A new report involving UCL researchers has laid bare difficulties British Muslims face when accessing palliative and end of life care.
The report – a study between the Muslim Council of Britain, end of life charity Marie Curie, the University of Leeds and UCL – reveals a “postcode lottery” of care.
It says the Covid-19 pandemic made pre-existing heath inequalities worse, and disproportionately impacted the health of people from most minoritised groups.
Family members in the study described not knowing how to support their loved ones’ distressing symptoms, and struggling to get the information and support they needed. The report also found that health care providers need to do more to raise awareness of what palliative and end of life care services are available and can achieve to minoritised groups, including British Muslims.
The report suggests that greater involvement of a diverse range of people in the development of health and social care services is needed to tackle inequity in access to care.
Zara Mohammed, Secretary-General of the Muslim Council of Britain, said: “This report highlights the deep-seated nature of health inequalities and their particular prevalence within British Muslim communities.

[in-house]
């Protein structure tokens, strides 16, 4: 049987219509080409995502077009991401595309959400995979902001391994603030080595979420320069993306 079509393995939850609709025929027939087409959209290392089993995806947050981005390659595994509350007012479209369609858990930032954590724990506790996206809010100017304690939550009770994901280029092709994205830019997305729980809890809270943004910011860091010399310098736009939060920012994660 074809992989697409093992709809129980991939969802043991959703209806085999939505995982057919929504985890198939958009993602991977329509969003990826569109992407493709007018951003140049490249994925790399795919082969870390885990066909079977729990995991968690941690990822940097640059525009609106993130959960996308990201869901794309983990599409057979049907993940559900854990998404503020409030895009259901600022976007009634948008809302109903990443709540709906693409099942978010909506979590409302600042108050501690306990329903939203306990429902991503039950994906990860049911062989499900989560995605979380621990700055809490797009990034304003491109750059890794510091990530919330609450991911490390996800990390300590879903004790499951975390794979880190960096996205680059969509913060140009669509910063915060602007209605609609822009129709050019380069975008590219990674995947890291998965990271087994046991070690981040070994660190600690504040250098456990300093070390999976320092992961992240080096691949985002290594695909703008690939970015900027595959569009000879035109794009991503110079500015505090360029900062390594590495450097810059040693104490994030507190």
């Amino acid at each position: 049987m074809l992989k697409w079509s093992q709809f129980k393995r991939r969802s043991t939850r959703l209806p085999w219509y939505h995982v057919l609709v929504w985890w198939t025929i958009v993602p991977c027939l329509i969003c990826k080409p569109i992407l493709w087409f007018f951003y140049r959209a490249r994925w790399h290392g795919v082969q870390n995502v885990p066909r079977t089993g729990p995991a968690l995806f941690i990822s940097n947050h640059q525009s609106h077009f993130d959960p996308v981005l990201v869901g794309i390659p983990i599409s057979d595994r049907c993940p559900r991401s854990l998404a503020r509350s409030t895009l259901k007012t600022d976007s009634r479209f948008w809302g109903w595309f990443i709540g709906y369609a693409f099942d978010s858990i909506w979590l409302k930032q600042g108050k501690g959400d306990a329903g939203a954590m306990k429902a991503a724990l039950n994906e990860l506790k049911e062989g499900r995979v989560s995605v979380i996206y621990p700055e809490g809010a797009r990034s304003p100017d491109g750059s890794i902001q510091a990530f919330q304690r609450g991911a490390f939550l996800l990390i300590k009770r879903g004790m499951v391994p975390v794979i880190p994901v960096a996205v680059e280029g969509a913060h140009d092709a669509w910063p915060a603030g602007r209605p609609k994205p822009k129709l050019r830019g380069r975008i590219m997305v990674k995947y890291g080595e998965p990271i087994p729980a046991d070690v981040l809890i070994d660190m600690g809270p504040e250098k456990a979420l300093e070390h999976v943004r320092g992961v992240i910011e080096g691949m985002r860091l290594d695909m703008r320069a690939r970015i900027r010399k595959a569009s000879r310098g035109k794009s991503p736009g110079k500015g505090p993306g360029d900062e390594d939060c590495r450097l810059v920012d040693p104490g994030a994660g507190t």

“Evidence from Public Health England and the Office for National Statistics revealed that during the peak of the pandemic, minoritised groups had the highest rate of Covid-19 deaths.
“The Muslim Council of Britain also listened and paid heed to healthcare workers on the front line who warned of the disproportional impact Covid-19 was having on minoritised communities, long before it was acknowledged in mainstream discourse.
“This period of intensive learning has reaffirmed the systemic nature of inequality.”
Key to the report was a series of interviews carried out by members of the British Muslim community with other individuals with lived experience of the health system during the Covid-19 pandemic.
Families and patients described difficulties and delays in accessing healthcare, isolation and restrictions around rituals which negatively impacted their lives and may have sped up the decline of people with palliative care needs.
The shift to online and virtual delivery of care during Covid-19 compounded challenges, with healthcare providers relying too much on digital solutions which many people struggled to access. This affected both the physical and mental health of people who felt forgotten in the system.
Saad, a 56-year-old Pakistani man whose father had dementia, said before the pandemic, his father received face-to-face consultations, but care fell away during lockdown.
“He didn’t trust the phone and the Zoom calls, so I think that was a problem for him. He would go to see the GP, have the GP physically examine him and then give him medication. And I think when that wasn’t possible, he probably didn’t cope with it right,” he said.
With the main focus on Covid-19 during the peaks of the pandemic, many people with other conditions felt their palliative care needs were neglected.
Reema, a 42-year-old Pakistani British woman who has multiple sclerosis, said she had to self-manage the pain she was experiencing during the pandemic because of difficulties accessing healthcare services.